---Ingrid Sischy, November 1997

This gift to you from fashion designer Gianni Versace is a celebration of creativity, individualism, and freedom. The individual who sends it to you is someone who exemplifies the art of being himself, and who doesn't waste his energy being afraid of the judgment of others. He says what he thinks, does what he thinks, designs what he thinks. Over and over, when he has spoken about his own field, he has declared that he hates boredom, that he believes people want excitement, glamour, dreams--just as he does. No doubt Versace's perspective comes from his own life. As a kid, he got some great basic lessons in the art of transformation through fashion. He would sit by and watch his mother sewing dresses for her customers. He witnessed the way that materials can alchemize into forms that allow people to feel as if they're stepping into their dreams. Versace's dream of being able to provide this alchemy on a big scale has come true. He's what in America we call "a success story." It makes sense that he'd be such good friends with another success story, a man who, like Versace, is intensely tuned in to human yearning--musician Elton John. He too epitomizes the art of being yourself. There's a beautiful, democratic saying that was invented by Elton John, which Versace loves because it sums up his philosophy: "Some people are born royal. Other people realize their own royalty." I cannot imagine a better way to express the fact that each person has within himself or herself their own richness, their own power, their own glamour, their own kingdom of ideas about what rules in life. This understanding of what is possible in contemporary life is also what made Inteview's founder, Andy Warhol, tick. It's what made Warhol want to fill a room (and Interview magazine) with a mix of people that included countesses and club kids, icons and individuals who had nowhere to go but with their dreams, to prove the point that one minute somebody could be struggling to get an audition and the next minute become the star that magazines want on their covers. It's telling that when Warhol would run into Gianni Versace (whom he painted), the artist would ask to be in one of the designer's campaigns. If you think about this one way, it's a classic funny anecdote about Warhol's foray into modeling. Let's face it--he wasn't Naomi Campbell. But if you think about Warhol's interest in Versace's pictures in a deeper way, it says a lot about Versace's connection to images. Warhol intuited that in a Versace picture the aura of Warhol's being would come through. Being in a Versace ad also suited Warhol's love of mixing up art and commerce, and of showing how artful commerce could be. I think Warhol would have liked the fact that his work is present in this gift to you from Versace. [. . .] Fun is not only something that Versace encourages, he honors it. He believes in its medicinal powers--just like he believes in the power of creativity. You can see this belief in action in the photographs that have been done by various photographers for Versace's campaigns over the years; this supplement contains a selection of these images. They are a testimony to the fact that art and commerce can co-exist, and result in work that belongs on a museum wall. Versace wanted you to experience, with this supplement, the same turned-on feeling one can have at a wonderful art show. In fact, in addition to the photographs, you'll notice that, from cover to cover, all the way through, there's a lot of wonderful art, most of it created especially for this supplement. So enjoy it all. And have fun reading Versace's how-to philosophy on the art of being you.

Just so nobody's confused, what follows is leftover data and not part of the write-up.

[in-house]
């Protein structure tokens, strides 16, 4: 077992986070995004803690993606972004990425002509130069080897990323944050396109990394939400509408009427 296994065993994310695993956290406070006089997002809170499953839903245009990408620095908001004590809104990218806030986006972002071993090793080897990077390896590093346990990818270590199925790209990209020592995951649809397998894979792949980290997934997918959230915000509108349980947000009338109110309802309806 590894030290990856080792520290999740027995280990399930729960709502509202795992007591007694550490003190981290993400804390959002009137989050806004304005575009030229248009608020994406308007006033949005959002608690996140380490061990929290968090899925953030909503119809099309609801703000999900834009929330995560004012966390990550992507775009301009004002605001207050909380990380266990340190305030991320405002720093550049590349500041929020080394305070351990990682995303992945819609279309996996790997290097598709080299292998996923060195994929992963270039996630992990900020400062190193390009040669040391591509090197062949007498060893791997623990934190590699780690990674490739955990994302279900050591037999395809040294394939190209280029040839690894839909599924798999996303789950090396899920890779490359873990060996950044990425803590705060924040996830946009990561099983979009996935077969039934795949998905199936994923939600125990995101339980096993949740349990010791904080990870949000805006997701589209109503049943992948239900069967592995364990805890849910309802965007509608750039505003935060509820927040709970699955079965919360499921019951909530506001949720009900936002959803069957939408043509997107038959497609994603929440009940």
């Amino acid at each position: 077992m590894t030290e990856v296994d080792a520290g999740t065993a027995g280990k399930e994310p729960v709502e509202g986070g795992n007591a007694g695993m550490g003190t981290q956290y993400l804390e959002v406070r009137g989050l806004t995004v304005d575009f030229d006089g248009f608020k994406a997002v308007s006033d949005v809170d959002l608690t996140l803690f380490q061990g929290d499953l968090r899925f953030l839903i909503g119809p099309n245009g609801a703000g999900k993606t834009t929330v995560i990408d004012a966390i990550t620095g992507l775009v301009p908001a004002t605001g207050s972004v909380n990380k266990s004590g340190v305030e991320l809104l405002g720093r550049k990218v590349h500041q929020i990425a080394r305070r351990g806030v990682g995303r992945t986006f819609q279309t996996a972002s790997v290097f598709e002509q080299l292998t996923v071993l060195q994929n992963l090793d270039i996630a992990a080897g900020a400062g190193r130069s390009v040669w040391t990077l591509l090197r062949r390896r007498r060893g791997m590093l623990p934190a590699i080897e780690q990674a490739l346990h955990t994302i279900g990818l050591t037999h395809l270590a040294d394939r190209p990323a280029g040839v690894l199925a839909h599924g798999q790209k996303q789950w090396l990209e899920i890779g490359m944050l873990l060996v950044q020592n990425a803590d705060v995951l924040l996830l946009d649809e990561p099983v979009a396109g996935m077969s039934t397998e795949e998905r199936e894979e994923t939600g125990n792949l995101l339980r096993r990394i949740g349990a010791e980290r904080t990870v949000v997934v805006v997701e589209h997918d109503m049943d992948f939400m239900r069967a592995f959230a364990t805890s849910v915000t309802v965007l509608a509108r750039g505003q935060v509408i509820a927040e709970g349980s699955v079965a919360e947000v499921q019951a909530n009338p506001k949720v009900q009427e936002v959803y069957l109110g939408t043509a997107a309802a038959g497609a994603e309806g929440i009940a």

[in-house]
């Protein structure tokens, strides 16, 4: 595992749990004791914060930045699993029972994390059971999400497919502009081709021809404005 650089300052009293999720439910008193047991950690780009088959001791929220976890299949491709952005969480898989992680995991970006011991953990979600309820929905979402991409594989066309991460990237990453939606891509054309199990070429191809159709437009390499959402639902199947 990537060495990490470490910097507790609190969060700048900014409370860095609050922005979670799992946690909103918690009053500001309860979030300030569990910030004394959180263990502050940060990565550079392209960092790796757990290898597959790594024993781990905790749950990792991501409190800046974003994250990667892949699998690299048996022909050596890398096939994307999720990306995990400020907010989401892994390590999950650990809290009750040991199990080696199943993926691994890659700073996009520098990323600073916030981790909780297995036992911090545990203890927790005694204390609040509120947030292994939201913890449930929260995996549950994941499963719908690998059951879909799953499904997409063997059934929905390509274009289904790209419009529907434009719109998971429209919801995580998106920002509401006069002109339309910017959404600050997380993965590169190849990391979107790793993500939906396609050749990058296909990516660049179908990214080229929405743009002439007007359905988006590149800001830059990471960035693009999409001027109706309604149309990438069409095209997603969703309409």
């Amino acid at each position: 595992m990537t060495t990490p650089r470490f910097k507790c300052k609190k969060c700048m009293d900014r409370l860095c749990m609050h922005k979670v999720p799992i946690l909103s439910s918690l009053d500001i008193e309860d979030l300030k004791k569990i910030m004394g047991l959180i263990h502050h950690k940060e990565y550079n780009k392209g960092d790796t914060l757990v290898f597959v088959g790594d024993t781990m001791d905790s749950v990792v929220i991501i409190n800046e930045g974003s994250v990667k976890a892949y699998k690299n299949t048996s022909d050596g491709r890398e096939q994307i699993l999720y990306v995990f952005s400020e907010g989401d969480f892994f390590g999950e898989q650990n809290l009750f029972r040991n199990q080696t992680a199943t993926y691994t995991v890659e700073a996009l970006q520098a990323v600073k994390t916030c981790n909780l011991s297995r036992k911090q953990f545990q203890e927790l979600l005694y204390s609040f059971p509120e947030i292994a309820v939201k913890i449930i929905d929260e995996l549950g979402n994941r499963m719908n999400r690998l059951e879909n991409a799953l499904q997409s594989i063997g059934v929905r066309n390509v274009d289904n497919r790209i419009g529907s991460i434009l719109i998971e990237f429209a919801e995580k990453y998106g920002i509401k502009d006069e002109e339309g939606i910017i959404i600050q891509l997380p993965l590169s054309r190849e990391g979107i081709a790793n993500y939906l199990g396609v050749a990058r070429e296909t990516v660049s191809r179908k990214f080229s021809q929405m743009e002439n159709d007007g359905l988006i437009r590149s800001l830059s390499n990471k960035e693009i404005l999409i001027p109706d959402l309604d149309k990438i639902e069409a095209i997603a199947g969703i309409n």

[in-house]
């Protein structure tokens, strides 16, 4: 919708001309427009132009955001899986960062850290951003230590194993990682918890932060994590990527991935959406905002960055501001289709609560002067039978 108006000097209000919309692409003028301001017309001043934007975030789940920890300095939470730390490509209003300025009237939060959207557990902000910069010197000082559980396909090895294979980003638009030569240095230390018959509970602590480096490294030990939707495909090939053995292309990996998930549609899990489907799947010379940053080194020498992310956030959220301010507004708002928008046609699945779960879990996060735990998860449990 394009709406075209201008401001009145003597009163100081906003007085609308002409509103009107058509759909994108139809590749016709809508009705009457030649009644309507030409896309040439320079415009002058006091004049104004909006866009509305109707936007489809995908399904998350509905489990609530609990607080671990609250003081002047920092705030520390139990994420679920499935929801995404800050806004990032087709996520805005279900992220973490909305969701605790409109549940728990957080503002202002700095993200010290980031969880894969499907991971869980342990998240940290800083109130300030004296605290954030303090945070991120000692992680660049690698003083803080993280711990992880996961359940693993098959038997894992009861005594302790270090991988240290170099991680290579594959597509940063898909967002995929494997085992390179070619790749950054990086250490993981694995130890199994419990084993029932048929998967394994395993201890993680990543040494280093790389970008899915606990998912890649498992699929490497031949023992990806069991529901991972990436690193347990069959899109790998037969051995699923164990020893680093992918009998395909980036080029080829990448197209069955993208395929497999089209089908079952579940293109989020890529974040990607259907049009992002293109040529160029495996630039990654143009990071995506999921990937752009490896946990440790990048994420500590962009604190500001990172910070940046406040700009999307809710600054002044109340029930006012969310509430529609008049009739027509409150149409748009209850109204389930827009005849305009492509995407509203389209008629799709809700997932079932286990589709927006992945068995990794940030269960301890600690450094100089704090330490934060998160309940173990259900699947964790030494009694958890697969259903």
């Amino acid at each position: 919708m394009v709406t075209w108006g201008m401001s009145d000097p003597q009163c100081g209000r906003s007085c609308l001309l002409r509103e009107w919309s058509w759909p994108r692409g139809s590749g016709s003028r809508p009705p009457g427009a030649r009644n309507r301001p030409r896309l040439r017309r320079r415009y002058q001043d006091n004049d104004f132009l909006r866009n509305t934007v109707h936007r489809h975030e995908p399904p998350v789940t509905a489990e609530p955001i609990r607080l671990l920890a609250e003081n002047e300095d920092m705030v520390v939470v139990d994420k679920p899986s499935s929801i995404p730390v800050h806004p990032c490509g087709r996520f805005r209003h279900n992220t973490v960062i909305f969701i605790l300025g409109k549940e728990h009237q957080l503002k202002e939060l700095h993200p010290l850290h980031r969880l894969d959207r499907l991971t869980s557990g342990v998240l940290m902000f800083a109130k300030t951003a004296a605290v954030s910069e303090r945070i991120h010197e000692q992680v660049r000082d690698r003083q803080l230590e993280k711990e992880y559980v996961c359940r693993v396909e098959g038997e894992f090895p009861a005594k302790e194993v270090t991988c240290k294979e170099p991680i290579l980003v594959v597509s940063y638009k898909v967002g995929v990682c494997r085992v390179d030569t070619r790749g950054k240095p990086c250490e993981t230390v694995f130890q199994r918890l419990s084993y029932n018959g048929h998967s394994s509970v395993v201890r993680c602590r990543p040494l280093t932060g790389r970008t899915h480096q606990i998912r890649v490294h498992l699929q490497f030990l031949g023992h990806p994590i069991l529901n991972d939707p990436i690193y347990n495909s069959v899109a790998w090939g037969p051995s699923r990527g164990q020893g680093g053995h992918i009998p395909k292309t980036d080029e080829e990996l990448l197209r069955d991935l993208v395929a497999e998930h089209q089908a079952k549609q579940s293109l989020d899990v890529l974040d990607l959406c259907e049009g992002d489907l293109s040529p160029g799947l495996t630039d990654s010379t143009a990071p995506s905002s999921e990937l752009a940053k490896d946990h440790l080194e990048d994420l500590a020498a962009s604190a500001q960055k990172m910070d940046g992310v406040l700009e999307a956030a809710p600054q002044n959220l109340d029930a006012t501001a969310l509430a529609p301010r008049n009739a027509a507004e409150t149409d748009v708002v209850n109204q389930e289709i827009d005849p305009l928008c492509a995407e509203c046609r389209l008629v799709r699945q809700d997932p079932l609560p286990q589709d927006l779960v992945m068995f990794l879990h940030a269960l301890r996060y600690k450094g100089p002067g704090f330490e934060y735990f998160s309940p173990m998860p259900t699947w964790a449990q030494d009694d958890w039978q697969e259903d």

---Ingrid Sischy, October 1996

Author Biography: Germano Celant is a critic and curator of the 1997 Biennale di Venezia and organizer of the 1996 Biennale di Firenze. Ingrid Sischy is the editor of Interview and was a contributor to Rock and Royalty. Frank Moore and Julain Schnabel are both New York-based artists. Richard Martin is curator of the Costume Institute at the Metropolitan Museum of Art.